As an example, McGregor cited his experience in Black Hawk Down, where both dramatic depth and technical expertise were required. "I got to perform my own stunts," he recalled with pride. Getting the timing right when dodging a rocket meant as much to him as nailing "a big emotional scene."
4. Rely on your DP
For McGregor, the most important relationship on American Pastoral was with his DP, Martin Ruhe (Harry Brown, Control, The American).
McGregor knew that he wanted to work with Ruhe after seeing the opening of Harry Brown: "There’s a sequence of shots that introduce us to Michael Caine’s character. After those seven or eight shots, I knew exactly who this man was without dialogue. I realized then that Ruhe was the one I wanted to have at my side shooting [American Pastoral]."
Aesthetically, American Pastoral is a beautiful film, but McGregor’s choice of DP wasn’t just about deft cinematography. This relationship was particularly important for McGregor because he was now going to be both in front of the camera and behind it.
"Even when you’re looking at all the wrong locations, you’re furthering your ideas. You start to map it out."
"I knew this choice was crucial," McGregor admitted. "In my time as an actor, I’ve seen too many first-time directors make really stupid suggestions, ignoring their DP who clearly had more experience… and much better ideas. I knew I needed a DP I could rely on, not just as a beginning director but also because I would have to step out in front of his camera and play the Swede. That was dangerous… but when I met Martin I knew immediately that I would be in good hands. He became a real partner."
5. Preparation is a team effort
McGregor’s collaboration with Ruhe began well before production. For both of them, preparation was key. "I’ve never been so prepared in my life," laughed McGregor.
At first, it was just McGregor, Philip Roth’s book, and the script (written by John Romano). "I read and re-read the book whenever I had a moment," he recalled. "I listened to the audiobook whenever I was driving, in a hotel room, or flying. I lived in that novel. I did the same with the script. I put them down only when Martin and I began prepping for the actual shoot."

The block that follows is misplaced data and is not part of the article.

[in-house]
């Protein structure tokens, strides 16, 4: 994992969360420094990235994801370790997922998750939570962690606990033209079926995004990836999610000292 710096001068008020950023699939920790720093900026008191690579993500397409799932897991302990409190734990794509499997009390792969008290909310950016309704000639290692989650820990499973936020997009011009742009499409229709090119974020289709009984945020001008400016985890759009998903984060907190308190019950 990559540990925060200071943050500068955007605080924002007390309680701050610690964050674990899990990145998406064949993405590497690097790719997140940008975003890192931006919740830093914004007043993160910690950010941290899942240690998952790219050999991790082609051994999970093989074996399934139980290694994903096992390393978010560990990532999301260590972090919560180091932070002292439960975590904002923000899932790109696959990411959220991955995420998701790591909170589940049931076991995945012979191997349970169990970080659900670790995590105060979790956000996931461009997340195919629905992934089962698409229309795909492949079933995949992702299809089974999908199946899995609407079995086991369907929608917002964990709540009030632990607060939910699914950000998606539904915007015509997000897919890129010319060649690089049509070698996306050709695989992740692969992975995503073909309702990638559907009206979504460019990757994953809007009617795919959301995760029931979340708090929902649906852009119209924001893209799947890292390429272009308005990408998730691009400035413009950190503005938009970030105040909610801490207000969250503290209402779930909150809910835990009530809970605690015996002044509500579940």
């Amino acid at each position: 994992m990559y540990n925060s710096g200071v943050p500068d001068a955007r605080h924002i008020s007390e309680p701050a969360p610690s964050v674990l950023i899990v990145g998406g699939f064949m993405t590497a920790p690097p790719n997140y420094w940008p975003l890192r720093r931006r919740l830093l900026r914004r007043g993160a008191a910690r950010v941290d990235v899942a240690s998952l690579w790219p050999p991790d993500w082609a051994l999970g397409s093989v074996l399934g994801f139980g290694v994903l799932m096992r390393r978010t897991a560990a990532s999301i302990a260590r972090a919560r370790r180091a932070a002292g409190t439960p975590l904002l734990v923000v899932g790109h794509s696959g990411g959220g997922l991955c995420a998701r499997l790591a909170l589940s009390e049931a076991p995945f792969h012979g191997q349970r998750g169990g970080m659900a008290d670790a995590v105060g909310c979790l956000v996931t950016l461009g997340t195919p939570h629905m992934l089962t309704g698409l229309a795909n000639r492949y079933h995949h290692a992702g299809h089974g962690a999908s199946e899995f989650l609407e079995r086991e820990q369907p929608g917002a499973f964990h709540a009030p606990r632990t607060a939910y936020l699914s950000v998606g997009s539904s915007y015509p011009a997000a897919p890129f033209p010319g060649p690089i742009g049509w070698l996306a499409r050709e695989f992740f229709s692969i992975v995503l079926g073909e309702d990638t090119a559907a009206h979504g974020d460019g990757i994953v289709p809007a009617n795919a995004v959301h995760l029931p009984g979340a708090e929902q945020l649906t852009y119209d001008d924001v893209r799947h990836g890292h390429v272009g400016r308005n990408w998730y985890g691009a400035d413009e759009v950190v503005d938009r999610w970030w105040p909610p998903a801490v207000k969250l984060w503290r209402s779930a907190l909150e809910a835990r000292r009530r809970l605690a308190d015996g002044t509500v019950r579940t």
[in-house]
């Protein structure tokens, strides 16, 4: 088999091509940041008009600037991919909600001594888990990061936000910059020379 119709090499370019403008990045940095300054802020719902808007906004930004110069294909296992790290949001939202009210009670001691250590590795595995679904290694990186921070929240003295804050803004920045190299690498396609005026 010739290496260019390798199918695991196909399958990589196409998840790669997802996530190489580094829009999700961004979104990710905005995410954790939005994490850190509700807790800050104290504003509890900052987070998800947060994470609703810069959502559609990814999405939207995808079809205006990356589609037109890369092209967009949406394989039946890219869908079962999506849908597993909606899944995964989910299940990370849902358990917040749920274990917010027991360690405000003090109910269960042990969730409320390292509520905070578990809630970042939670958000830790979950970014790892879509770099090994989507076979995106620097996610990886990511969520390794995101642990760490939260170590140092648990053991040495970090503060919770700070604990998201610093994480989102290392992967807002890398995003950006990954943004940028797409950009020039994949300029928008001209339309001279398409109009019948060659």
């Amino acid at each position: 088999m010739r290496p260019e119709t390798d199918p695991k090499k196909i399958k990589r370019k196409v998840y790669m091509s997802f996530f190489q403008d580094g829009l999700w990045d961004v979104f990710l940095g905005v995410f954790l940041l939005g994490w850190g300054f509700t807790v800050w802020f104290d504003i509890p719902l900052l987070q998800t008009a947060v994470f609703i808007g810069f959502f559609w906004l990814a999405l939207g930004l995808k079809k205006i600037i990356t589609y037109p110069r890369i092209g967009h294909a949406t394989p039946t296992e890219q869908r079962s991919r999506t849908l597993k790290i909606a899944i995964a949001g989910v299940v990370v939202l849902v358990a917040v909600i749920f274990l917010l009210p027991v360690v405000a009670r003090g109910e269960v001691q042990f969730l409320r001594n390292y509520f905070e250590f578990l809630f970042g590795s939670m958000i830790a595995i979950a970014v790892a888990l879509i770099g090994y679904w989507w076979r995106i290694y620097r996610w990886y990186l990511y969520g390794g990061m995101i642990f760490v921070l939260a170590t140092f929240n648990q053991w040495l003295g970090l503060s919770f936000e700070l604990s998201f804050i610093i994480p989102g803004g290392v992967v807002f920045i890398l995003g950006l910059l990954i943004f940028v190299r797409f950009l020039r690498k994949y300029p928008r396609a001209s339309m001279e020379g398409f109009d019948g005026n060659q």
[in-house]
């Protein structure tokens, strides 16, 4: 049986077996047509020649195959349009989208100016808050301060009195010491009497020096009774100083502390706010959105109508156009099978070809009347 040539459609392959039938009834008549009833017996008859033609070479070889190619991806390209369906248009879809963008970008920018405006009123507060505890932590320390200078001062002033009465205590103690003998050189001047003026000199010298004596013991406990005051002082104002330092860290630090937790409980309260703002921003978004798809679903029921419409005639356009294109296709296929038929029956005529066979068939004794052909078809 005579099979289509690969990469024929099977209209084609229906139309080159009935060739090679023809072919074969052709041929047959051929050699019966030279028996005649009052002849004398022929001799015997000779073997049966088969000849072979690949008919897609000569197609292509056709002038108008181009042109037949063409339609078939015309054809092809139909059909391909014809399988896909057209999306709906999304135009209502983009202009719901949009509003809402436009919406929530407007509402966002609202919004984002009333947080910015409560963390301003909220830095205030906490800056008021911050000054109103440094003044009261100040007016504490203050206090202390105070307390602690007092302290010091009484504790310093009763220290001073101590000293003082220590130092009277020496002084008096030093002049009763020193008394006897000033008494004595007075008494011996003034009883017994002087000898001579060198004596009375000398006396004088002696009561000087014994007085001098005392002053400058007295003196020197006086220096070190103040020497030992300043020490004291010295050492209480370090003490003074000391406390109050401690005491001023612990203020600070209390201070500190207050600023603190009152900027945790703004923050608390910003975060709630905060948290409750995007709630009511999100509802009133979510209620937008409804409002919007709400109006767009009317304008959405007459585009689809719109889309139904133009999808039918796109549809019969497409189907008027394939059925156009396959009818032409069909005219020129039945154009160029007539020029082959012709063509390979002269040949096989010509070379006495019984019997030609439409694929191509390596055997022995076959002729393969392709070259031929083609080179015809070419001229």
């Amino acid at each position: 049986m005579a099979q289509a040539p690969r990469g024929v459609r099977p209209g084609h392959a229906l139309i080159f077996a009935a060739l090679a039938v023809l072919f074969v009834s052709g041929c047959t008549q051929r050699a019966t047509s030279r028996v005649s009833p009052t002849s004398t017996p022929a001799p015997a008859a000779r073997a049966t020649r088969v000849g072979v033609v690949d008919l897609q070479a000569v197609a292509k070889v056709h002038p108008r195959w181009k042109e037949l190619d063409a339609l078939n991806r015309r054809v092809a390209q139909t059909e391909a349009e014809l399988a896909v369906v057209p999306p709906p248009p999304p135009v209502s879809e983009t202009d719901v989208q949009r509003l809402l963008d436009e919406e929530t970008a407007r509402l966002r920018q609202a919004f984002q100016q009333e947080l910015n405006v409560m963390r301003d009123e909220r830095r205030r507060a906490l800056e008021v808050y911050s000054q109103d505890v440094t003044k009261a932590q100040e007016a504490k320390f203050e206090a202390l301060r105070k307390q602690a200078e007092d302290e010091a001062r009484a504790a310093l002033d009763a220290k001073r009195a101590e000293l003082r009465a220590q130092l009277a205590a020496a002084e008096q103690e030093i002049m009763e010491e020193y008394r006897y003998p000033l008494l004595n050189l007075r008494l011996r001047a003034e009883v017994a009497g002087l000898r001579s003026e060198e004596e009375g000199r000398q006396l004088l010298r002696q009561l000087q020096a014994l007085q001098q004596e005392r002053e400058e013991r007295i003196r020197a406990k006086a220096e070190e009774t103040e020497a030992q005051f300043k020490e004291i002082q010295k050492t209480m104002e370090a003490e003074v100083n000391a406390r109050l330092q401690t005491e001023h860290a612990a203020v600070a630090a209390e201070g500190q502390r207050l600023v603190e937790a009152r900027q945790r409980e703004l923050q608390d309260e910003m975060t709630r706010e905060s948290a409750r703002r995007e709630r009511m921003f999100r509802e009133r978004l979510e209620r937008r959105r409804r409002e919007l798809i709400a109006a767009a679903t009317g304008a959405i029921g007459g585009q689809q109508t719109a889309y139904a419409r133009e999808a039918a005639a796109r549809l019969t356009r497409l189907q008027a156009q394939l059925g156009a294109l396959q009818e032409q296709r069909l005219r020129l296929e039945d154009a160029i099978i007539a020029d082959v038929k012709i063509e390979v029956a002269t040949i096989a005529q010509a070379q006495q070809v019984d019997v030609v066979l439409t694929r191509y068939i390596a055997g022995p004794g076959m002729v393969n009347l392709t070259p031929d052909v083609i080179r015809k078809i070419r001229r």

Then it was all about Pittsburg: McGregor and his team began choosing locations. "I was there for 12 weeks before we started shooting," he said. "I needed to be there for my own peace of mind. Even when you’re looking at all the wrong locations, you’re furthering your ideas. You start to map it out."
"Many people see rehearsals as a waste of time. Yet if you don’t do it, that can lead to terrible time-wasting later on, because nothing is born yet."
And then came the storyboards. At first, McGregor resisted. "As an actor, I’d always thought that storyboards take spontaneity out of the equation," he said. "I thought it was like painting by numbers: Okay, you’ve got that one, then someone with a big fuck-off sharpie marks off scenes with an X. The worst feeling for me as an actor is to come onto a set where someone says, ‘Okay, Mr. McGregor, you’re on this mark, then you’re gonna move over to this mark for this line.' I always look at these people and go, ‘How do you know?’ I don’t like that pre-planned feeling."
But then McGregor realized that he and his DP needed to be on the same page. "So we sat through two weeks of prep with a whiteboard," he said. McGregor pretended he was holding a Sharpie: "I drew floor plans of locations we’d found to show Martin how I imagined a scene… with me in it! Then we’d talk about how to achieve that, how we’d like it to feel, watching lots of other movies for references."
The Russian drama Leviathan (2014) and the Swedish comedy-drama Force Majeure (2014) influenced their visual style. McGregor explained why: "I admired the bravery of [those films] and loved the fact that the director would set a scene in a frame and not move the camera. Forget the classic wide shot, two shot, close up. It reminded me of working with Woody Allen, where 85% of the shots were single shot scenes. That gave the actors more freedom: they could choose their performance, as long as it fit in that frame. It also gave us more time in the schedule. And it felt more like theater."
"It’s very popular to shoot with two cameras nowadays to save time, but I think that interferes with the acting."
McGregor also avoided shooting with a second camera. "It’s very popular to shoot with two cameras nowadays to save time, but I think that interferes with the acting. Actors know where the lens is and play to it, but when there are two lenses on set, one of the eye-lines will be slightly off."
Basically, it was a trade-off: less coverage, stronger performances. "That’s why the shot list was so important," McGregor said. "Wouldn’t do it any other way now."
6. Rehearsals are essential
McGregor the actor had become a director—but he never lost the perspective gained from years in front of the camera.